- The behaviours that put you at risk of contracting a sexually transmitted disease like HIV can also put you at risk for HPV.
- Many people are able to fight off HPV infections without treatment.
- People with HIV are often unaware they have the virus.
Although HPV and HIV are both sexually transmitted, there is no medical link. However, the behaviours that put you at risk of contracting HIV can put you at risk for HPV.
What is HPV?
Over 150 related viruses are collectively referred to as human papilloma virus (HPV). HPV is the most common sexually transmitted infection (STI). It can cause other health conditions, including genital warts and cervical cancer.
HPV is so widespread that most sexually active people will contract at least one type of HPV during their lives.
What is HIV?
HIV is transmitted sexually. The virus attacks and destroys CD4-positive T cells. These are white blood cells that defend your body by searching for and fighting off infection. Without healthy T cells, your body has little defence against opportunistic infections.
If you do not get treatment for it, HIV can lead to Aids.
In Zimbabwe, more than 1.2 million people are infected with HIV. A number of people are unaware of their status because they have never tested for HIV.
What are the symptoms of HPV and HIV?
Often, those with healthy immune systems are able to fight off HPV infections on their own without experiencing any noticeable health issues.
When the body is not able to fight off HPV, symptoms can present as genital warts. You can also develop warts in other parts of your body, including the:
HPV primarily increases your risk of cervical cancer, but it increases your risk for other cancers, too. This includes cancers of the:
Cancers from HPV may take years to develop. Because of this, it is important to get regular check-ups. Women should get regularly screened for cervical cancer.
People with HIV are often unaware that they have the virus. It generally does not cause any physical symptoms. In some cases, you may experience symptoms of illness anywhere from one to six weeks after becoming infected.
- a fever
- a rash
- enlarged lymph nodes
- joint pain
What are the risk factors for HPV and HIV?
You can contract either virus when you come into direct contact with someone who has it. The viruses can enter your body through any orifice or break in your skin.
You can become infected with HPV by having unprotected vaginal, anal or oral sex. HIV can be transmitted in a variety of ways, including through blood, breast milk, or sexual fluids. Penetration during sex is not required to contract HIV. Exposure to the pre-seminal or vaginal fluids of an infected person may be all that is required. Unprotected vaginal, oral, and anal sex increase your risk of getting HIV.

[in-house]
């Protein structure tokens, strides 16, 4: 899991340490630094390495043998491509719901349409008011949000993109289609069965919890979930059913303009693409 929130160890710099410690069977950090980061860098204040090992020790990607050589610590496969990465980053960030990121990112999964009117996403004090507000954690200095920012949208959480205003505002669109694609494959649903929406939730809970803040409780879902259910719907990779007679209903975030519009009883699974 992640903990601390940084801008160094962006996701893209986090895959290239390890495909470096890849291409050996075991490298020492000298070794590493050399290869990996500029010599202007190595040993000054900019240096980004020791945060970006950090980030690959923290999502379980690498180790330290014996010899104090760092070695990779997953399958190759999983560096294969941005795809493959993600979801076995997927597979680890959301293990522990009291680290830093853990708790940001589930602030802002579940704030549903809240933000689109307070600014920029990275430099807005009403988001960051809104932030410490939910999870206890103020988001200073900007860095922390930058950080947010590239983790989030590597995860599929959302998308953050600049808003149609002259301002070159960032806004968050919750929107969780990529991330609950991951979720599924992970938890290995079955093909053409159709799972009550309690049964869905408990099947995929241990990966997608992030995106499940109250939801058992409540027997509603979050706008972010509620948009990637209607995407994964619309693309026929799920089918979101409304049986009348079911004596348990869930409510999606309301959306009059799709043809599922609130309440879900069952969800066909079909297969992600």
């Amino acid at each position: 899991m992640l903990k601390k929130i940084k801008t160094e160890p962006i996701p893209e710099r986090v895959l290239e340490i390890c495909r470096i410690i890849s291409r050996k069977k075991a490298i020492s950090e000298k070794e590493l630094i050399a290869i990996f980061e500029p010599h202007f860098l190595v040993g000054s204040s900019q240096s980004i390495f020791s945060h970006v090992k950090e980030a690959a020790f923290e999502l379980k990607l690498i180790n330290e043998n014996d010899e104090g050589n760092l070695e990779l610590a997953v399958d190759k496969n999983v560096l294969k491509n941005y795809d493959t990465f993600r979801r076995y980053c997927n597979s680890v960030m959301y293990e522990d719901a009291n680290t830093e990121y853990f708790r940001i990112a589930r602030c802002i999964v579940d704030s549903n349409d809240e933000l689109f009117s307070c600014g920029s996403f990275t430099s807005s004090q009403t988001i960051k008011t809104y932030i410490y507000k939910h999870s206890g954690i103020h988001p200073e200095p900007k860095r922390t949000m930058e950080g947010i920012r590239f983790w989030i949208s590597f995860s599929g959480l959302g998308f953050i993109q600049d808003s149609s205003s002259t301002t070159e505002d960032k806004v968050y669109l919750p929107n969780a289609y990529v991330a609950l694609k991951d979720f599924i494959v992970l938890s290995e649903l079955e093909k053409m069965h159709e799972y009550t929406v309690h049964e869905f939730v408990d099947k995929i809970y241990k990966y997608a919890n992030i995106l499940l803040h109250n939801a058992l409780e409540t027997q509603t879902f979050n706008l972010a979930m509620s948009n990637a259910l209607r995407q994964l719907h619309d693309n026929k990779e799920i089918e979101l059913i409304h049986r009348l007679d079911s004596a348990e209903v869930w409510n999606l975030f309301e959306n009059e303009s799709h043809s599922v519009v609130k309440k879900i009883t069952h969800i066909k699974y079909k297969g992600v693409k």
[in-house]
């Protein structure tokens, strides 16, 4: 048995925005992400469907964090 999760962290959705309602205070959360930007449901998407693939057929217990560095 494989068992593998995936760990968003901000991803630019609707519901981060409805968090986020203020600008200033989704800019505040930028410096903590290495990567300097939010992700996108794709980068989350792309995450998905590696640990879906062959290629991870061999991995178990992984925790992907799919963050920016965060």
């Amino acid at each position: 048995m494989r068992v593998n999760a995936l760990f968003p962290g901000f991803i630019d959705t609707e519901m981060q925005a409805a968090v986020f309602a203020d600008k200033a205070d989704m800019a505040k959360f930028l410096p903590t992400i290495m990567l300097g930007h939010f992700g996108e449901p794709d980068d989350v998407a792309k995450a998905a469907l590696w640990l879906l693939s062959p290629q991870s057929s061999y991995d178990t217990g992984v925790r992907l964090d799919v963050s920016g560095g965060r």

Sharing needles when injecting drugs is another method of transmission.
Having had an STI increases your risk for HIV, and people with HIV are more likely to have HPV.
How are HPV and HIV treated?
Treatment options for HPV
No specific treatments for HPV are available, but it often clears up on its own. Treatments for genital warts, cancer, and other conditions that occur due to HPV are available.
Treatment options for HIV
The HIV infection has three stages:
- People often describe the symptoms of acute HIV infection as having “the worst flu ever.” This stage often presents with typical flu-like symptoms.
- In clinical latency, the virus is living in a person and causes few or no symptoms.
- In Aids, the body’s immune system is badly damaged and vulnerable to opportunistic infections.
If you are newly diagnosed, your focus should be on finding and taking the medicine that best works for you. These medicines fall into these five categories:
νreverse transcriptase inhibitors
- protease inhibitors
- fusion inhibitors
- integrase inhibitors
- combinations of two or more other drugs
Although each type of drug fights HIV in a slightly different way, they work either to stop the virus from infecting cells or to stop it from making copies of itself.
If you take the proper medication, it is possible that HIV may never progress to Aids.
No cure is available for HIV. This is a lifelong condition that requires treatment. When HIV was first discovered in the 1980s, it was rare for people with the virus to live more than a few years. Now, effective medicines that can dramatically extend your lifespan are available.
Is there any way to prevent HPV and HIV?
You can lower your risk by doing the following:
- Use a condom when having vaginal, oral, or anal sex.
- Do not have sex with people you do not know or whose sexual history you do not know about.
- Do not have sex while under the influence of drugs or alcohol because they can lower inhibitions and make you more vulnerable to taking sexual risks.
Visit your nearest health centre to learn more about screening and preventive care.
Get tested for HIV and know your status.